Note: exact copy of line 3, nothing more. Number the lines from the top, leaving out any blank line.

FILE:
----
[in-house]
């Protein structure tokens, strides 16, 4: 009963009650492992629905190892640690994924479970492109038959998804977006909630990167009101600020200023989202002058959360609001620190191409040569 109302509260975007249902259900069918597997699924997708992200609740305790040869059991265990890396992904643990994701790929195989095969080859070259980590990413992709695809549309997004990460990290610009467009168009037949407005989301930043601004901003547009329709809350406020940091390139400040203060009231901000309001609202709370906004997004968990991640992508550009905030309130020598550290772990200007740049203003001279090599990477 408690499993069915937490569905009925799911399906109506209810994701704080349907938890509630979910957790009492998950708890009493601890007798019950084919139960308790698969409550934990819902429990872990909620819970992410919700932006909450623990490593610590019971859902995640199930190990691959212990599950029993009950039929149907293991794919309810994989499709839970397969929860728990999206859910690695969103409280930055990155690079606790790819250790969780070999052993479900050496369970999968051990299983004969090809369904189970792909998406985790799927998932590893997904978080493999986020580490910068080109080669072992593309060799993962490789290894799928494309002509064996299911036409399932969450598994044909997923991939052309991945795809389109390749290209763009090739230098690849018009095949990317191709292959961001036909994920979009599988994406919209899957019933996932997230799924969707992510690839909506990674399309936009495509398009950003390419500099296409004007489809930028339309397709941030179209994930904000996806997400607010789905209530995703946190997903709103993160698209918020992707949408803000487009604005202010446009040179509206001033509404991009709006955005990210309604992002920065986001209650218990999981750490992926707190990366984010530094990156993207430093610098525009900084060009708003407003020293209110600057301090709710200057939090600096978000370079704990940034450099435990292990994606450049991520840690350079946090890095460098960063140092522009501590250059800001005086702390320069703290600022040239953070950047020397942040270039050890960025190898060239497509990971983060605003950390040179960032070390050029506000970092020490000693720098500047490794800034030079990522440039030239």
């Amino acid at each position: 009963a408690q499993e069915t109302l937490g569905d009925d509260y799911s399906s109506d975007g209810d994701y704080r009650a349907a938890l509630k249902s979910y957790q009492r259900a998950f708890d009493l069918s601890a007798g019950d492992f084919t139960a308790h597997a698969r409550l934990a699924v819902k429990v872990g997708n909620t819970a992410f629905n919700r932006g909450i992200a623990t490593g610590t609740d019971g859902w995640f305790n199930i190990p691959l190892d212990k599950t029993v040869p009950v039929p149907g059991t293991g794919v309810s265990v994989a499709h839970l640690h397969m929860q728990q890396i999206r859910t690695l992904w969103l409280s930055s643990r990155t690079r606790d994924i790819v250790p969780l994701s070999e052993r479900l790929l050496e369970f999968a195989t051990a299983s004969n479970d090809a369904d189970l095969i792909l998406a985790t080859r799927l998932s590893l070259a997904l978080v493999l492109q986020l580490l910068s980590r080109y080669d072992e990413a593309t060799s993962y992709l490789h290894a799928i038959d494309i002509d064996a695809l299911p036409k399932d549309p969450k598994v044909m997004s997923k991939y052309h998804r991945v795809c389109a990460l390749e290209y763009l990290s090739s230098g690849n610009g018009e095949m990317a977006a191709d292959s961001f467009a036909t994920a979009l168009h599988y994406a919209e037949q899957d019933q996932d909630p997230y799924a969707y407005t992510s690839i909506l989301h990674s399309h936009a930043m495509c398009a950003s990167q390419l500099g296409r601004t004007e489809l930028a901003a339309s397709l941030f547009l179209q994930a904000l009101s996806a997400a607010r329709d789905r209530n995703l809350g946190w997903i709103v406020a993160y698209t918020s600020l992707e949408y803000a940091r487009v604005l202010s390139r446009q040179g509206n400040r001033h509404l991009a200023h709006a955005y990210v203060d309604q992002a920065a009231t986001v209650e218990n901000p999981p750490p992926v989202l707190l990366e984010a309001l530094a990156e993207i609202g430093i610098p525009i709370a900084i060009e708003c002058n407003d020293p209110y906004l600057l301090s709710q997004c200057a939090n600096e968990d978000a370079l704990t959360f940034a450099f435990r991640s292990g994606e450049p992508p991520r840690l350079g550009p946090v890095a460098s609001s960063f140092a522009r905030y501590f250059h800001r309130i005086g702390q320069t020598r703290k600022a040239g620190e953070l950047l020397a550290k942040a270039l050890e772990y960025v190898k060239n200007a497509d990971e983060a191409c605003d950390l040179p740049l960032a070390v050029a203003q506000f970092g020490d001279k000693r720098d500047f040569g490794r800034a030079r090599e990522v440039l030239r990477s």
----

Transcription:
């Amino acid at each position: 009963a408690q499993e069915t109302l937490g569905d009925d509260y799911s399906s109506d975007g209810d994701y704080r009650a349907a938890l509630k249902s979910y957790q009492r259900a998950f708890d009493l069918s601890a007798g019950d492992f084919t139960a308790h597997a698969r409550l934990a699924v819902k429990v872990g997708n909620t819970a992410f629905n919700r932006g909450i992200a623990t490593g610590t609740d019971g859902w995640f305790n199930i190990p691959l190892d212990k599950t029993v040869p009950v039929p149907g059991t293991g794919v309810s265990v994989a499709h839970l640690h397969m929860q728990q890396i999206r859910t690695l992904w969103l409280s930055s643990r990155t690079r606790d994924i790819v250790p969780l994701s070999e052993r479900l790929l050496e369970f999968a195989t051990a299983s004969n479970d090809a369904d189970l095969i792909l998406a985790t080859r799927l998932s590893l070259a997904l978080v493999l492109q986020l580490l910068s980590r080109y080669d072992e990413a593309t060799s993962y992709l490789h290894a799928i038959d494309i002509d064996a695809l299911p036409k399932d549309p969450k598994v044909m997004s997923k991939y052309h998804r991945v795809c389109a990460l390749e290209y763009l990290s090739s230098g690849n610009g018009e095949m990317a977006a191709d292959s961001f467009a036909t994920a979009l168009h599988y994406a919209e037949q899957d019933q996932d909630p997230y799924a969707y407005t992510s690839i909506l989301h990674s399309h936009a930043m495509c398009a950003s990167q390419l500099g296409r601004t004007e489809l930028a901003a339309s397709l941030f547009l179209q994930a904000l009101s996806a997400a607010r329709d789905r209530n995703l809350g946190w997903i709103v406020a993160y698209t918020s600020l992707e949408y803000a940091r487009v604005l202010s390139r446009q040179g509206n400040r001033h509404l991009a200023h709006a955005y990210v203060d309604q992002a920065a009231t986001v209650e218990n901000p999981p750490p992926v989202l707190l990366e984010a309001l530094a990156e993207i609202g430093i610098p525009i709370a900084i060009e708003c002058n407003d020293p209110y906004l600057l301090s709710q997004c200057a939090n600096e968990d978000a370079l704990t959360f940034a450099f435990r991640s292990g994606e450049p992508p991520r840690l350079g550009p946090v890095a460098s609001s960063f140092a522009r905030y501590f250059h800001r309130i005086g702390q320069t020598r703290k600022a040239g620190e953070l950047l020397a550290k942040a270039l050890e772990y960025v190898k060239n200007a497509d990971e983060a191409c605003d950390l040179p740049l960032a070390v050029a203003q506000f970092g020490d001279k000693r720098d500047f040569g490794r800034a030079r090599e990522v440039l030239r990477s």